Learning how to cast starts with your grip. Use your dominant hand to grab the rod and curl your fingers around the cork handle so your thumb is on top. Rest the bottom of the rod on your forearm to keep it stable. Your wrist should be locked. Use your other hand to let 10 or 15 feet of line off the reel so it’s dangling around your feet. Toss the line into your selected body of water, and use the following tips to get started:
1) Casting and Catching
Grab the rod with your dominant hand–think of it as giving the rod a nice, firm handshake. Curl your fingers around the cork handle and make certain your thumb is on top. Use your forearm as a resting spot for the butt of the rod, and keep your wrist locked.
Pull 10 to 15 feet of fly line off your reel and toss it onto the stream or river. Flick your wrist just as the fly line is leaving the surface so you send the line above and over your shoulder. Stop the tip of your rod quickly before it goes past the “2 o’clock position” so the line completely unfurls behind you. Remember, if you’re aiming for the 2 o’clock position, your head should be at the 12 o’clock position and your feet at the 6 o’clock position.
Once your line is fully extended and flying through the air, flick your wrist and forearm forward and quickly stop at the 10 o’clock position. Bring your rod tip down so it points out in front of you. This allows the fly to settle on the water.
2) Setting Your Hook
Once your fly is sitting pretty in the water, it’s time to wait for assorted fish to bite. Pinch the fly line so it’s against your cork grip as soon as you feel a fish biting. If you fail to pinch the line, it will slip through your guides.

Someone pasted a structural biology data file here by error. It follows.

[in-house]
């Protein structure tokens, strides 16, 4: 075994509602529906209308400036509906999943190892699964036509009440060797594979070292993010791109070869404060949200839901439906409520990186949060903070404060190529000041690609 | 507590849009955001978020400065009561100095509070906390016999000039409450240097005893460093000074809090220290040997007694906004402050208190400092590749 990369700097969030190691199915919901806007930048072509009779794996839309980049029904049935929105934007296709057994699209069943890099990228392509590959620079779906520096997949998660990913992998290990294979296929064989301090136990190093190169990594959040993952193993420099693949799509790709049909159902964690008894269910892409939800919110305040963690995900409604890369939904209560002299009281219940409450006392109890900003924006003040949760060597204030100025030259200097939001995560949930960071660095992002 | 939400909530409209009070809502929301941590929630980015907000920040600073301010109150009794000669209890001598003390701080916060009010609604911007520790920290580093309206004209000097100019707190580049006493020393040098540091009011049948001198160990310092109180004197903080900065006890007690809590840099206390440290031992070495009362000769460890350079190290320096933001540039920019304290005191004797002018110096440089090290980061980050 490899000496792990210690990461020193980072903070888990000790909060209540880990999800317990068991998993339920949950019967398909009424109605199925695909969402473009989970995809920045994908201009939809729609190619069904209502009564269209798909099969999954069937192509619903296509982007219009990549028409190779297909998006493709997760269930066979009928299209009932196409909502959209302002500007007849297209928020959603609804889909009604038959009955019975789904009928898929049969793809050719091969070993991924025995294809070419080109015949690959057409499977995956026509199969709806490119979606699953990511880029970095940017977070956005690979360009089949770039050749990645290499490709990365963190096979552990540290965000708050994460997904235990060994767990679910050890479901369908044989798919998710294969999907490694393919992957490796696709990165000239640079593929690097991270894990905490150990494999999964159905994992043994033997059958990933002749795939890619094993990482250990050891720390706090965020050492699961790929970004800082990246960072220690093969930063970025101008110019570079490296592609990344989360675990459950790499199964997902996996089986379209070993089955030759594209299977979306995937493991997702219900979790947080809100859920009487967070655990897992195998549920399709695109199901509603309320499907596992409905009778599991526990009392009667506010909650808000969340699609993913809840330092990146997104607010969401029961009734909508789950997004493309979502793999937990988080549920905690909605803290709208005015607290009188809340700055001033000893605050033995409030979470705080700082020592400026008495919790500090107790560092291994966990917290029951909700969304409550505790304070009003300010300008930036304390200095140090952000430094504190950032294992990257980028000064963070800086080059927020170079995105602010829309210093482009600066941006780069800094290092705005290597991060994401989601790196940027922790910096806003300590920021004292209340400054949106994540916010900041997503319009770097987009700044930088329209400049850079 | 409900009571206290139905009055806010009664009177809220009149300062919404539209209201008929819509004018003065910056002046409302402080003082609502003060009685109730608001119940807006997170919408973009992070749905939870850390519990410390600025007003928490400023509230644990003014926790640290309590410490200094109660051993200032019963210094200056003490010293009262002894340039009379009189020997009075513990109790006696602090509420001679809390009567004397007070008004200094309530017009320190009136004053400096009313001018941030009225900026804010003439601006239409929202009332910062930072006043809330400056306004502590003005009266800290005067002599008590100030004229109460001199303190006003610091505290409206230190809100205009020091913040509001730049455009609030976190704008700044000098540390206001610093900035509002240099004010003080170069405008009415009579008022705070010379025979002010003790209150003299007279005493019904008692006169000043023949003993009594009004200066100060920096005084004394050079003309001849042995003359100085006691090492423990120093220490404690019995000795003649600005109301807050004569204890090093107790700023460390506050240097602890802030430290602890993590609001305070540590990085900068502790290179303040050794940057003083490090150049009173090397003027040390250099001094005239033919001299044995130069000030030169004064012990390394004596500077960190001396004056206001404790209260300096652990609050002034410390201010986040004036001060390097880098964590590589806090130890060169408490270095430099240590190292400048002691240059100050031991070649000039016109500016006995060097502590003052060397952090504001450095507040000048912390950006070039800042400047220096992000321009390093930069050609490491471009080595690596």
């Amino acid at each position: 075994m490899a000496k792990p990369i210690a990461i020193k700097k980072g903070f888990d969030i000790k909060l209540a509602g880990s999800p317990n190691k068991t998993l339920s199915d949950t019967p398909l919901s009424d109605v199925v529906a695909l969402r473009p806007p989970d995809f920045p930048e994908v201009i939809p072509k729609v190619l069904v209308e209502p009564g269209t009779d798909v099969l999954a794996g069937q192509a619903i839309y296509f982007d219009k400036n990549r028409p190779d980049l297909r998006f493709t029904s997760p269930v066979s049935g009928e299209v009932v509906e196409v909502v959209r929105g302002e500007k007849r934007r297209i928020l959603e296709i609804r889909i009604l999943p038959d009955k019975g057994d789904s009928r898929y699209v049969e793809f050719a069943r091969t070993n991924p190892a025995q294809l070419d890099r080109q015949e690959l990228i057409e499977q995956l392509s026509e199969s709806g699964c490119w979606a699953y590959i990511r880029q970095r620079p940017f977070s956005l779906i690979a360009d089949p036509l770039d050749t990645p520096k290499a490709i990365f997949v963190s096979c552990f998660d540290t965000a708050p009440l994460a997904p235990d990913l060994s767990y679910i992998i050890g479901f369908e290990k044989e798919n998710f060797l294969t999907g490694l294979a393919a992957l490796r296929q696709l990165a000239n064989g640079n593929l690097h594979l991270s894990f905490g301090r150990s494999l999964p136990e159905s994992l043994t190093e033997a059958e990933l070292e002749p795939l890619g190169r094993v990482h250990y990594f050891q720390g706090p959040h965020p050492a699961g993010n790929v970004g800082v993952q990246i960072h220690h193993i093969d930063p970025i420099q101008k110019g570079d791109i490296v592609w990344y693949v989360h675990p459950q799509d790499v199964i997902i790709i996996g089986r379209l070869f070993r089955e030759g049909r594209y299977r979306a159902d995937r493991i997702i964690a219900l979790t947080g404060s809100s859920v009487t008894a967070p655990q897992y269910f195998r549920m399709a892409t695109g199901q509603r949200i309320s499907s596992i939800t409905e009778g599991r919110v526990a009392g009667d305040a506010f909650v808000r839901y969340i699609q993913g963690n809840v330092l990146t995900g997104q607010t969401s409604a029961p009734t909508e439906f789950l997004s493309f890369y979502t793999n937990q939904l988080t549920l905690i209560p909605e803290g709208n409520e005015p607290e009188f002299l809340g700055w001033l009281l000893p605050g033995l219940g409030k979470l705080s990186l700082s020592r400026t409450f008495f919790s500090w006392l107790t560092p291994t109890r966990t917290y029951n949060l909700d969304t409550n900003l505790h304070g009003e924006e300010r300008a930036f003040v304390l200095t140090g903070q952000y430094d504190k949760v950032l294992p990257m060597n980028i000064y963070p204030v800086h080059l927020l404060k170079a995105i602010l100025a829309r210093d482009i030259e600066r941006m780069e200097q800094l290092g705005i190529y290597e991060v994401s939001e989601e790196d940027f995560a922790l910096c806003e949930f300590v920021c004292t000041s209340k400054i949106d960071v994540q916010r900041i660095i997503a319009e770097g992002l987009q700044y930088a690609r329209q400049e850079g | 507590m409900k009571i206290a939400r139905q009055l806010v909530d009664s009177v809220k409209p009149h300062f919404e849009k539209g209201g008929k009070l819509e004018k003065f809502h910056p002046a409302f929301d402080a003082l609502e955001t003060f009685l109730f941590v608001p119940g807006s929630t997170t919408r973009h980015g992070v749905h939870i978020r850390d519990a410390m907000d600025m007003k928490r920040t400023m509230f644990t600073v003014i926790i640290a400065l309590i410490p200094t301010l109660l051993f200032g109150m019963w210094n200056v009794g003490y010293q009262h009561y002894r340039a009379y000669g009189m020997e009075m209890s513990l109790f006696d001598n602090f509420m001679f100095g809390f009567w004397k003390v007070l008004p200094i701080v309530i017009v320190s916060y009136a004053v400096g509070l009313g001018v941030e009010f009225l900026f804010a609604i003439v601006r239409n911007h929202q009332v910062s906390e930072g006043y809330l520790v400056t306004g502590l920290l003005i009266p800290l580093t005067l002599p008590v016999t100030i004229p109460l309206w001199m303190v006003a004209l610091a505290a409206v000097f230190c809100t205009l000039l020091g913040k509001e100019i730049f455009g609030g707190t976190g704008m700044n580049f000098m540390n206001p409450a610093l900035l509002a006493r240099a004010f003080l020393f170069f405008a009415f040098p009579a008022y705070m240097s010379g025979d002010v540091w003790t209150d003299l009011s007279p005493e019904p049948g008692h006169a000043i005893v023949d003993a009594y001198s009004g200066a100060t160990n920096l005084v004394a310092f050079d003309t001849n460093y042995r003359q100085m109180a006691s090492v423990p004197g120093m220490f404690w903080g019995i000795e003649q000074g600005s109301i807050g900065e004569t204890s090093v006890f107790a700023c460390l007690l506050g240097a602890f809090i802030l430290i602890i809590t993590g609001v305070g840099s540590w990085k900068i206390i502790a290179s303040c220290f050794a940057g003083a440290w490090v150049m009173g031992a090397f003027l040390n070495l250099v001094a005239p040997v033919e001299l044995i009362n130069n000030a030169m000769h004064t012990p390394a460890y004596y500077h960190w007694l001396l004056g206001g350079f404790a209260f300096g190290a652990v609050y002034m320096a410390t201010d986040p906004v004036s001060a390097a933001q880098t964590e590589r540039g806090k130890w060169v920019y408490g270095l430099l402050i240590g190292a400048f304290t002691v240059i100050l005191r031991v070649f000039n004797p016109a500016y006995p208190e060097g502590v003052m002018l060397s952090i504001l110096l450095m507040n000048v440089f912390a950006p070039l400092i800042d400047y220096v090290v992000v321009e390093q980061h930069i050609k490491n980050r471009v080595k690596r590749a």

Keep the fly line pinched and the rod tip high once a fish is biting, and reel the extra line with your other hand. Use the reel to help you with the fish. Keep repeating these instructions until you have a boatload full of fish, unless catch and release is your thing, of course!
3) Essential Flies
There’s no fly fishing in Colorado without the following 15 flies. Each have their own benefits, with preference generally coming down to what’s comfortable, what fish you’re attempting to catch, and where you’re fishing.
- Pheasant Tail
- Copper John
- San Juan Worm
- Gold-Ribbed Hare’s Ear
- JuJu Emerger
- RS2 Emerger
- Parachute Adams
- Gold Bead Biot Stone Fly
- Dave’s Hopper
- Rubber Leg Stimulator
- Thunder Thighs Hopper
- Woolly Bugger
There you have it: the basics of casting! Put these tips into practice and enjoy becoming one heck of an angler! Stay tuned for the final part of our Fly Fishing for Beginners Guide, publishing next week.
This post is part of a series on Fly Fishing for Beginners. Catch up on the other posts here: